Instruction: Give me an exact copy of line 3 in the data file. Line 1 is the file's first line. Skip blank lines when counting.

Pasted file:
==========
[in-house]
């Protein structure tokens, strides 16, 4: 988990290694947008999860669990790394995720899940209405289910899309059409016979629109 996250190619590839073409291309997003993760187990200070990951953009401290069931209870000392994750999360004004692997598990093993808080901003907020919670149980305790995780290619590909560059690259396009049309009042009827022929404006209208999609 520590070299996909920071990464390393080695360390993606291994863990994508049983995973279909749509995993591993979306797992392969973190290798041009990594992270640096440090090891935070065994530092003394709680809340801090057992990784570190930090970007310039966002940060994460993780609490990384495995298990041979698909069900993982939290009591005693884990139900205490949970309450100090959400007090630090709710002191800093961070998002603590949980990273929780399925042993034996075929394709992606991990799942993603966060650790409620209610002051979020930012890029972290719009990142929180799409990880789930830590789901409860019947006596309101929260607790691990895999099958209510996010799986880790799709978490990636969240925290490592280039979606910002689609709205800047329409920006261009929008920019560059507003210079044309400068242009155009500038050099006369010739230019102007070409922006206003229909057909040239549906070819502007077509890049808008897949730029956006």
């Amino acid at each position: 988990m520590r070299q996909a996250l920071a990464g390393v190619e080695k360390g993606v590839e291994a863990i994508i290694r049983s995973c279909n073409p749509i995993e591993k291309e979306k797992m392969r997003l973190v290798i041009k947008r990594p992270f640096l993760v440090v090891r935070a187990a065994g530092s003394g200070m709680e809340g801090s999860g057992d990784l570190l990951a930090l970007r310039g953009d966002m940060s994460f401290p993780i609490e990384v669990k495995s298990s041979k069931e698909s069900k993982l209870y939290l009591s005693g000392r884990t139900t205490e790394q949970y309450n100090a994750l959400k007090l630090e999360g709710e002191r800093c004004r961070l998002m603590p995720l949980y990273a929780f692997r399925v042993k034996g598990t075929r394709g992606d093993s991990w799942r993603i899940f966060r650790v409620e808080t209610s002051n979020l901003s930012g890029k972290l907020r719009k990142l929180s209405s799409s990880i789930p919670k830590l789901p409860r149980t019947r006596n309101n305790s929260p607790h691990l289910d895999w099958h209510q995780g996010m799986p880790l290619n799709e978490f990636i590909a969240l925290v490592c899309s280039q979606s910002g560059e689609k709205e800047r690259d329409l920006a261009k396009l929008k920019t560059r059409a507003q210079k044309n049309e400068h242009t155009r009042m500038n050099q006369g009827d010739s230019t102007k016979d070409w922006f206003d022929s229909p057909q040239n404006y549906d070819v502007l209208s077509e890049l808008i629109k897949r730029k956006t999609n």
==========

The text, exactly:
């Amino acid at each position: 988990m520590r070299q996909a996250l920071a990464g390393v190619e080695k360390g993606v590839e291994a863990i994508i290694r049983s995973c279909n073409p749509i995993e591993k291309e979306k797992m392969r997003l973190v290798i041009k947008r990594p992270f640096l993760v440090v090891r935070a187990a065994g530092s003394g200070m709680e809340g801090s999860g057992d990784l570190l990951a930090l970007r310039g953009d966002m940060s994460f401290p993780i609490e990384v669990k495995s298990s041979k069931e698909s069900k993982l209870y939290l009591s005693g000392r884990t139900t205490e790394q949970y309450n100090a994750l959400k007090l630090e999360g709710e002191r800093c004004r961070l998002m603590p995720l949980y990273a929780f692997r399925v042993k034996g598990t075929r394709g992606d093993s991990w799942r993603i899940f966060r650790v409620e808080t209610s002051n979020l901003s930012g890029k972290l907020r719009k990142l929180s209405s799409s990880i789930p919670k830590l789901p409860r149980t019947r006596n309101n305790s929260p607790h691990l289910d895999w099958h209510q995780g996010m799986p880790l290619n799709e978490f990636i590909a969240l925290v490592c899309s280039q979606s910002g560059e689609k709205e800047r690259d329409l920006a261009k396009l929008k920019t560059r059409a507003q210079k044309n049309e400068h242009t155009r009042m500038n050099q006369g009827d010739s230019t102007k016979d070409w922006f206003d022929s229909p057909q040239n404006y549906d070819v502007l209208s077509e890049l808008i629109k897949r730029k956006t999609n």